After triple and quadruple-take glances at the cover of the promo for Prefuse 73’s new “mini-album” Security Screenings, an odd little quirk in the cover art becomes apparent. Look at it for a second and parse it, and it becomes obvious that something is awry—On this odd little coat of arms is fashioned the text “Prefuse LXIII”, which, when un-Roman-numeralized, translates to Prefuse 63. This particular error has been corrected for the public release of Security Screenings, but for some reason, my eyes keep returning to it.
What happened? Perhaps more importantly, was it intentional?
Security Screenings is the first album to follow Prefuse 73’s much-derided opus Surrounded by Silence, and it is as reactionary as ...Silence was overblown and devoid of mastermind Guillermo Scott Herren’s elusive personality. The third track on the album, cutely titled “Illiterate Interlude” points to Herren’s self-conscious acknowledgement of the general attitude toward Surrounded by Silence, making a joke of the criticism by seeking out the most brain-dead sample he could find of someone criticizing it. It’s not clear whether those 28 seconds are self-deprecating or confrontational toward an audience who largely spurned him, but either way, it’s clear that the critical failure of Herren’s previous album is on his mind.
As such, the most striking feature of Security Screenings is the absolute lack of MCs. Sure, there are a couple of guests along for the ride, but they’re mostly used to fill out Herren’s careening superball-in-a-rubber-room sonic compositions. Understandable words are few and far between, leaving only the noise to speak. In this, Herren does an admirable job, using cut-ups to create hip-hop beats the way few artists can, and never sticking with an idea for longer than it takes to be fully realized. The end result is often disorientation, but there’s a sickly sense of flow to go along with the disorientation—it’s very, very calculated vertigo, never allowing for complacency, but constantly begging to be heard.
This sense of measured discombobulation is most exemplified in tracks like “When the Grip Lets You Go” and the two versions of “With Dirt and Two Texts”. “When the Grip Lets You Go” is all washes of noise and random shifts until the beat shows up, at which point new rhythms and melodies are created out of that noise, which then transitions into more, different noise, which of course transitions again into beats that use the noise—all of it amounts to a neat trick in aural morphing that keeps the listener off-balance but intrigued. “With Dirt and Two Texts” is similar, except that it establishes its groove and sticks with it, creating its own sense of vertigo by creating melodies out of myriad completely different sounds place right next to one another.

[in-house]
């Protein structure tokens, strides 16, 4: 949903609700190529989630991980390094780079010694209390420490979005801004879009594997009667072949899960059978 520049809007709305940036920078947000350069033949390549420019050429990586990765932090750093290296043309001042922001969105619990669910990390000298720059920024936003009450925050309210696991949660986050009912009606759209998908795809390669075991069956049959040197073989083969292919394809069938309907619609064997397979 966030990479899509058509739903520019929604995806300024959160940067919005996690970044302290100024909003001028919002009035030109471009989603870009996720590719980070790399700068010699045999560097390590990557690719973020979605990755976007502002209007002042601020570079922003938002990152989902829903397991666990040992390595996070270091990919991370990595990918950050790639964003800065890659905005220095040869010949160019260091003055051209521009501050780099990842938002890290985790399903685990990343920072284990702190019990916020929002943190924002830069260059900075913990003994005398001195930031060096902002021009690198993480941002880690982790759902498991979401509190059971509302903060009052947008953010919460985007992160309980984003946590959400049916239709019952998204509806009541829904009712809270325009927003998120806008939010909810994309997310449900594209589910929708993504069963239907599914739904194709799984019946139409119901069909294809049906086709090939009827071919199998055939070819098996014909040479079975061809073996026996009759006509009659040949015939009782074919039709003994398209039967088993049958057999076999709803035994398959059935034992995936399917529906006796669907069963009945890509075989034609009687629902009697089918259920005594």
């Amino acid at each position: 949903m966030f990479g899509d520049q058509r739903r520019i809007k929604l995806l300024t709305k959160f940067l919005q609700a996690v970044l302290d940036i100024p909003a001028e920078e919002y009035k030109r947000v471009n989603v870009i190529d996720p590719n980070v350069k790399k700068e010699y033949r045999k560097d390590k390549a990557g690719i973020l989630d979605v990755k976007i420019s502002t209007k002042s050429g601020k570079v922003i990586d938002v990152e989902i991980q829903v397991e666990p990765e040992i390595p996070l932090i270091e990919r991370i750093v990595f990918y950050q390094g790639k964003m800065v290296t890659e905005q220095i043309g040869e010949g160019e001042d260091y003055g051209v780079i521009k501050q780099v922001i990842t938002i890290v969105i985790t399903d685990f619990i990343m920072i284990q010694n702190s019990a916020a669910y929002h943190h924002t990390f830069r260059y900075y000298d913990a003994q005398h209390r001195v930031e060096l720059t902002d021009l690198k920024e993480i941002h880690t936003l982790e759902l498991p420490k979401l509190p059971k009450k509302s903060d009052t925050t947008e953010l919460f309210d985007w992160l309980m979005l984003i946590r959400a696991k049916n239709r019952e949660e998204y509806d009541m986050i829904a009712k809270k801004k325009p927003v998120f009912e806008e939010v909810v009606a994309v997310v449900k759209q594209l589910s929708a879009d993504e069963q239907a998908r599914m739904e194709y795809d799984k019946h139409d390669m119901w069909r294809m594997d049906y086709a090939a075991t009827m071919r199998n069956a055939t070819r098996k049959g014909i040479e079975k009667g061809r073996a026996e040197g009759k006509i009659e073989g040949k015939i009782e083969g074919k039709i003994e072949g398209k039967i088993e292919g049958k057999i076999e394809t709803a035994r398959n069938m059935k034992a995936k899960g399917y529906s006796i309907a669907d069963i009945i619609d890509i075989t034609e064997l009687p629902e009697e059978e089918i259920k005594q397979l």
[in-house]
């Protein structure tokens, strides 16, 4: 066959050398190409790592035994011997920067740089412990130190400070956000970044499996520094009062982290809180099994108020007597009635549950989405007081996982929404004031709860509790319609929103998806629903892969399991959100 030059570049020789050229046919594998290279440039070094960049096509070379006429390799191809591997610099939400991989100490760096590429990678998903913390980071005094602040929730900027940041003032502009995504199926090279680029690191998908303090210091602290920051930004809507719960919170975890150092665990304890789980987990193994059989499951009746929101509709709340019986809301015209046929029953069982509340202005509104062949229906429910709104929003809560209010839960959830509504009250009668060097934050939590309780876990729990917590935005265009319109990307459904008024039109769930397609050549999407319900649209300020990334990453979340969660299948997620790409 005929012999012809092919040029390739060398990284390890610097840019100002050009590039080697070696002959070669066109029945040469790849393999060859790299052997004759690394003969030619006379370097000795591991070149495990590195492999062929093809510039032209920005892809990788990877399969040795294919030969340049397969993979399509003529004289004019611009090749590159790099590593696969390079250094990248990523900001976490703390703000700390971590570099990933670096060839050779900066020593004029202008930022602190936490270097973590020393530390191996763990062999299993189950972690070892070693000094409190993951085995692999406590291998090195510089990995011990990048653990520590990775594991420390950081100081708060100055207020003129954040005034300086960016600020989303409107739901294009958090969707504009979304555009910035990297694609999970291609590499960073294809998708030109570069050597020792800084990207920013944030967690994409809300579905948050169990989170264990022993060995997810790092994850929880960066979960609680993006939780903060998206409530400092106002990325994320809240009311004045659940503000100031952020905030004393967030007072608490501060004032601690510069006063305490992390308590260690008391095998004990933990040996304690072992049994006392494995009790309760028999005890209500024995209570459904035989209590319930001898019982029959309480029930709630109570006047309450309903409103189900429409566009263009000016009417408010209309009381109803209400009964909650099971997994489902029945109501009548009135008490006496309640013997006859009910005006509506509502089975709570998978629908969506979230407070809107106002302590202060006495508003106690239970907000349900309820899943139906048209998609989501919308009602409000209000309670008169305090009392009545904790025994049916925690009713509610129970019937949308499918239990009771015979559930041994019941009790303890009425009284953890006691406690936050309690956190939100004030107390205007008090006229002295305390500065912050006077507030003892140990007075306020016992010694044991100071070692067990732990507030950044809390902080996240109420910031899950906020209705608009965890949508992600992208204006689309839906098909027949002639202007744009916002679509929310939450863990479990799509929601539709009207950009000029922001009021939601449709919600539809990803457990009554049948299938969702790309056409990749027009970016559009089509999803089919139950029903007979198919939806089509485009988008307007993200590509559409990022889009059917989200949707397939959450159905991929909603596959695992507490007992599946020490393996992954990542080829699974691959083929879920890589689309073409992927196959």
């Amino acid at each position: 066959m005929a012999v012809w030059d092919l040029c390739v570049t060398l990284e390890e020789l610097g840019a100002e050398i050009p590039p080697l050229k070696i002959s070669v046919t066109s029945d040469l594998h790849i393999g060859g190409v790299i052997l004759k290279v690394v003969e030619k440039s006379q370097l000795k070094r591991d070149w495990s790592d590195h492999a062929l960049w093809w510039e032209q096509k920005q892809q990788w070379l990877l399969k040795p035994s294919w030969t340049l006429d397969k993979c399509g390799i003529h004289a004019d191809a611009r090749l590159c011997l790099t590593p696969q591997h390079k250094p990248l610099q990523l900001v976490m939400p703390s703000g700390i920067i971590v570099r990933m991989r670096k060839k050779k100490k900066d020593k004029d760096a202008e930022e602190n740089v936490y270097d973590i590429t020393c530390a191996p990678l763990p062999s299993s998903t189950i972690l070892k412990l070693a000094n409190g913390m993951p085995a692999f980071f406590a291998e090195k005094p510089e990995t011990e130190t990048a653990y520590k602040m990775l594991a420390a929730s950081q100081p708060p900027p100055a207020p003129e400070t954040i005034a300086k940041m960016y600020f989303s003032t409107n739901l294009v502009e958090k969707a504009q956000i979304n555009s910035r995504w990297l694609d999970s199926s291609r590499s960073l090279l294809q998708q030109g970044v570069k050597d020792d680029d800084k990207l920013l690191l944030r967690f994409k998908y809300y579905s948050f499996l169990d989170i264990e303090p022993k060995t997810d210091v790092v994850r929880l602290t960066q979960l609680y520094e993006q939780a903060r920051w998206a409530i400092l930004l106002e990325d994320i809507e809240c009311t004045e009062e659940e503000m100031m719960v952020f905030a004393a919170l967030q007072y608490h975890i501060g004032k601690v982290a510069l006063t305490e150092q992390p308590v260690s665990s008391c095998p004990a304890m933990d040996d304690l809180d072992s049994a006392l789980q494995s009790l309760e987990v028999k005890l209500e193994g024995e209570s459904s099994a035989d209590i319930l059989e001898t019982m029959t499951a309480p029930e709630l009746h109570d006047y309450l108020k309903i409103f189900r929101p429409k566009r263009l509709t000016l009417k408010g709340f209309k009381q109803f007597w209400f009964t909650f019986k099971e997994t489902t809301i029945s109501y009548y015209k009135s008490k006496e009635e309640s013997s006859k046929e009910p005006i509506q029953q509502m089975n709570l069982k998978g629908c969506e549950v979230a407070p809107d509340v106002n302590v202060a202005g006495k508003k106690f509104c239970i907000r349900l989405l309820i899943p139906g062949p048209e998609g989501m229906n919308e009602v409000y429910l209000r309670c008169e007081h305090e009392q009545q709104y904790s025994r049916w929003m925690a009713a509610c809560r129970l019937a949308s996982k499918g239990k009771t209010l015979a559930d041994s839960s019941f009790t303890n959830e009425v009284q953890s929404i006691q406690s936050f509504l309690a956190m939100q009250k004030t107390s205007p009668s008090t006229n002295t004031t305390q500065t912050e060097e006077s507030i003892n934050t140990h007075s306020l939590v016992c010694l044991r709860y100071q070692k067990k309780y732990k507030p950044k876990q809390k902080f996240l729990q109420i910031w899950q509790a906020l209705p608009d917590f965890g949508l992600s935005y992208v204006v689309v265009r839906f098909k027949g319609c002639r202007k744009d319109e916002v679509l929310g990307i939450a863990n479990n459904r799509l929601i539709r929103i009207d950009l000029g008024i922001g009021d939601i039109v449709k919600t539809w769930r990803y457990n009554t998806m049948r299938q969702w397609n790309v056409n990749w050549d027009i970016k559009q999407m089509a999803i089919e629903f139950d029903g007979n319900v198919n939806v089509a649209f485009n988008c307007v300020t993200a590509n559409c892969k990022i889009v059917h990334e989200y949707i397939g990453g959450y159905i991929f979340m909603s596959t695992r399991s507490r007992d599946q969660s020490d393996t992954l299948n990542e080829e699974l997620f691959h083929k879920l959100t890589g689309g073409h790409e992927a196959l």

Herren even does well when he’s playing it a little safer, as the lovely “Always It’s Gonna Be Like That” demonstrates, itself a beatless experiment in backward masking that’s far too pretty to be as short (just over a minute long) as it is. Later in the album is “Matrimonioids…”, a song that actually holds onto its fairly traditional hip-hop beat for the better part of three minutes, adding layers of beauty via dissonant (but still melodic) washes of sound that fade in one ear and out the other. It’s really quite beautiful—what it’s doing on an album like this is a mystery.
But then, it would seem that anything goes on Surrounded by Silence, a work whose only overriding theme is that there is none. It’s absorbing and fascinating, but for as much as it would seem to be the polar opposite of Surrounded by Silence, it actually suffers from a remarkably similar affliction, that being that we, as listeners, are offered no insight into what Herren is trying to say. This, then, brings me again to that cover. Is “Prefuse 63” the sound of Herren being taken down ten notches by the critical community? Is it an acknowledgement that Security Screenings isn’t exactly a Prefuse 73 album, as Herren and his promotional materials carefully and constantly point out that it’s not the proper follow-up to Surrounded by Silence? Or was it just an honest mistake by an artist that’s too wrapped up in what he’s doing and what everyone else thinks of it to notice details like errant Roman numerals?
Truth is, I’ve probably thought about this too much, and that last case is true. Still, if Herren keeps up with the persona he has now cultivated, we may never know the answer for sure.